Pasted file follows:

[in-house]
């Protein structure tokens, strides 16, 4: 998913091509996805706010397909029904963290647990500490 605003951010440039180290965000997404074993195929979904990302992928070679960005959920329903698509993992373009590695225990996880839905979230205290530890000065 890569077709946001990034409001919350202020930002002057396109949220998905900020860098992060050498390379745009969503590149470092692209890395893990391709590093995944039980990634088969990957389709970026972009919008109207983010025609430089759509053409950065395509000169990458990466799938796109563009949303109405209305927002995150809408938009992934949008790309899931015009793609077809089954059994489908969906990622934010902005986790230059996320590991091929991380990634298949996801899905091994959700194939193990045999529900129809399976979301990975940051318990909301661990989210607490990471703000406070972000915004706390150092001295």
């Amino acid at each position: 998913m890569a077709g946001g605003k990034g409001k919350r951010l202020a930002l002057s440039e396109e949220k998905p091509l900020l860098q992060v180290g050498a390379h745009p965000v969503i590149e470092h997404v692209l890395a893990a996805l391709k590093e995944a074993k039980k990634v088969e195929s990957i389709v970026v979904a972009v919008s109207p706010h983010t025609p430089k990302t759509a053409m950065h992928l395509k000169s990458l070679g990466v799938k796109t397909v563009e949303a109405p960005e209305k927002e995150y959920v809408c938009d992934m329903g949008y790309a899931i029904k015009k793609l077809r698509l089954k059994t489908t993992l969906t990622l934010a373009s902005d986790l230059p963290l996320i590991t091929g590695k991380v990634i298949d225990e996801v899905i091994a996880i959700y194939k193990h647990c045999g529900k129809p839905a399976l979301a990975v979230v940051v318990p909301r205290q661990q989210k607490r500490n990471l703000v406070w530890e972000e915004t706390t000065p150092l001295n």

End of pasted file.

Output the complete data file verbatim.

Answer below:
[in-house]
């Protein structure tokens, strides 16, 4: 998913091509996805706010397909029904963290647990500490 605003951010440039180290965000997404074993195929979904990302992928070679960005959920329903698509993992373009590695225990996880839905979230205290530890000065 890569077709946001990034409001919350202020930002002057396109949220998905900020860098992060050498390379745009969503590149470092692209890395893990391709590093995944039980990634088969990957389709970026972009919008109207983010025609430089759509053409950065395509000169990458990466799938796109563009949303109405209305927002995150809408938009992934949008790309899931015009793609077809089954059994489908969906990622934010902005986790230059996320590991091929991380990634298949996801899905091994959700194939193990045999529900129809399976979301990975940051318990909301661990989210607490990471703000406070972000915004706390150092001295």
């Amino acid at each position: 998913m890569a077709g946001g605003k990034g409001k919350r951010l202020a930002l002057s440039e396109e949220k998905p091509l900020l860098q992060v180290g050498a390379h745009p965000v969503i590149e470092h997404v692209l890395a893990a996805l391709k590093e995944a074993k039980k990634v088969e195929s990957i389709v970026v979904a972009v919008s109207p706010h983010t025609p430089k990302t759509a053409m950065h992928l395509k000169s990458l070679g990466v799938k796109t397909v563009e949303a109405p960005e209305k927002e995150y959920v809408c938009d992934m329903g949008y790309a899931i029904k015009k793609l077809r698509l089954k059994t489908t993992l969906t990622l934010a373009s902005d986790l230059p963290l996320i590991t091929g590695k991380v990634i298949d225990e996801v899905i091994a996880i959700y194939k193990h647990c045999g529900k129809p839905a399976l979301a990975v979230v940051v318990p909301r205290q661990q989210k607490r500490n990471l703000v406070w530890e972000e915004t706390t000065p150092l001295n």